Now that the government can permanently delete content from the internet, the law “threatens to wipe our digital memory,” said Gürkan Özturan, executive manager at the news site Dokuz8News and a digital rights activist. “It’s like burning down a library.”
Getting in line
Like many independent news portals, Dokuz8News’ Twitter and Facebook accounts drive almost all traffic to its website, but they are frequently suspended for posting stories the government or its supporters find objectionable. Twitter quickly reinstates the account, but Özturan fears the new rules may silence it.
More than a third of Turks use Twitter and Facebook as their primary source of information. Advertising on Turkish social media is expected to fetch companies $236 million in revenue this year.
Despite initial resistance, many tech companies eventually complied with the new law, though image-sharing site Pinterest is still holding out. Facebook announced in January it was creating a legal entity in Turkey. It declined an interview, but said in an email it remains committed to anti-censorship NGO Global Network Initiative’s guidelines on free expression and privacy.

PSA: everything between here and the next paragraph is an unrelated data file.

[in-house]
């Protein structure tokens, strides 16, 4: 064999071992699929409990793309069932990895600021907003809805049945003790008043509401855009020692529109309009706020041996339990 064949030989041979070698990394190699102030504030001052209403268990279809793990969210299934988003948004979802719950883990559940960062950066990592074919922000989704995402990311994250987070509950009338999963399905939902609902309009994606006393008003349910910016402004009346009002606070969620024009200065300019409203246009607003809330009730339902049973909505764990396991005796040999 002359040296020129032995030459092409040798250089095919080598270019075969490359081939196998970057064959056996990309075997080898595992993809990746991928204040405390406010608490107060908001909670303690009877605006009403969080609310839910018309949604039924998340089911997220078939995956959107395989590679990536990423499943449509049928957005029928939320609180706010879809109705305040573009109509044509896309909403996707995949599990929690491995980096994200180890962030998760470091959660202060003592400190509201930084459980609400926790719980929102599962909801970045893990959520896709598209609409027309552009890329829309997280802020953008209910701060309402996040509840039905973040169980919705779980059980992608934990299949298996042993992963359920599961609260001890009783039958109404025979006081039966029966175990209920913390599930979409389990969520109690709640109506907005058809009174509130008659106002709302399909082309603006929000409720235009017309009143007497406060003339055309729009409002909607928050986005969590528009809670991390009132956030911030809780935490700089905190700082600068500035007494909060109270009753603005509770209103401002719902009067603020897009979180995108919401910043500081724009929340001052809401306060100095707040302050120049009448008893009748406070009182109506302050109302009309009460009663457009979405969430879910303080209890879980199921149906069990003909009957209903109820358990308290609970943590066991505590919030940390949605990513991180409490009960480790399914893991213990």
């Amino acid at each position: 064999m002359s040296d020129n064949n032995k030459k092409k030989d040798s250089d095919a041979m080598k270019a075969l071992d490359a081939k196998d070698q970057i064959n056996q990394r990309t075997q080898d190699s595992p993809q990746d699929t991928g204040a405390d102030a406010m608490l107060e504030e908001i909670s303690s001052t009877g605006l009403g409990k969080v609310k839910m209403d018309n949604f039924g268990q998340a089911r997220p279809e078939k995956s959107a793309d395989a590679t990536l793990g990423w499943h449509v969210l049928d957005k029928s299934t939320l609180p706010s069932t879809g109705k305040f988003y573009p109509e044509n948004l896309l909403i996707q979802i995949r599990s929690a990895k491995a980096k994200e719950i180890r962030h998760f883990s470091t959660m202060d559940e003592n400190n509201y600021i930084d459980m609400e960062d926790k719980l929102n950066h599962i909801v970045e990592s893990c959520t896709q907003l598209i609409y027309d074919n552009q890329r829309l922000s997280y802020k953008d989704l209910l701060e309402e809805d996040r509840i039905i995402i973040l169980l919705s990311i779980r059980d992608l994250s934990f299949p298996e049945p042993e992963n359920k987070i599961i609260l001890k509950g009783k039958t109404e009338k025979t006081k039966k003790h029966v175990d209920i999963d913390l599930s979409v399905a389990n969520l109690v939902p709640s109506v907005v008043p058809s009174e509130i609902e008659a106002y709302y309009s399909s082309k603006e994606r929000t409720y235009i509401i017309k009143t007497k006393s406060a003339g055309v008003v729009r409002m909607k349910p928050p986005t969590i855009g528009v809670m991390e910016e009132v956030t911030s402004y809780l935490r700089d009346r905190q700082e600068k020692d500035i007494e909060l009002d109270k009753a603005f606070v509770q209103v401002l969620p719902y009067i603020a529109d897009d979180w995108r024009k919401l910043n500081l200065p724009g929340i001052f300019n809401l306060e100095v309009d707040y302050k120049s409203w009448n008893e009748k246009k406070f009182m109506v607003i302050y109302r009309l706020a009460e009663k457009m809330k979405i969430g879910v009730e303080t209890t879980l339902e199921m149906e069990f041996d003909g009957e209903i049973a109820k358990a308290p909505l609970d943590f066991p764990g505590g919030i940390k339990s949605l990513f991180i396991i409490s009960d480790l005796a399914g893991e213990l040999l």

Twitter said this month it too will establish a legal entity ensure its platform remains available to its 13 million users in Turkey. A company spokeswoman declined to comment further.
They joined Google’s YouTube, LinkedIn, as well as video-sharing sites TikTok and Dailymotion.
Conversely, their acquiescence reveals the limits of leaving free-speech protections in the hands of profit-seeking companies that “aren’t in business for the public good,” said Bozdağ. “Turkey’s traffic and advertising constitutes an important market, so it’s not surprising they would opt to compromise rather than attempt heroism and face off against the government.”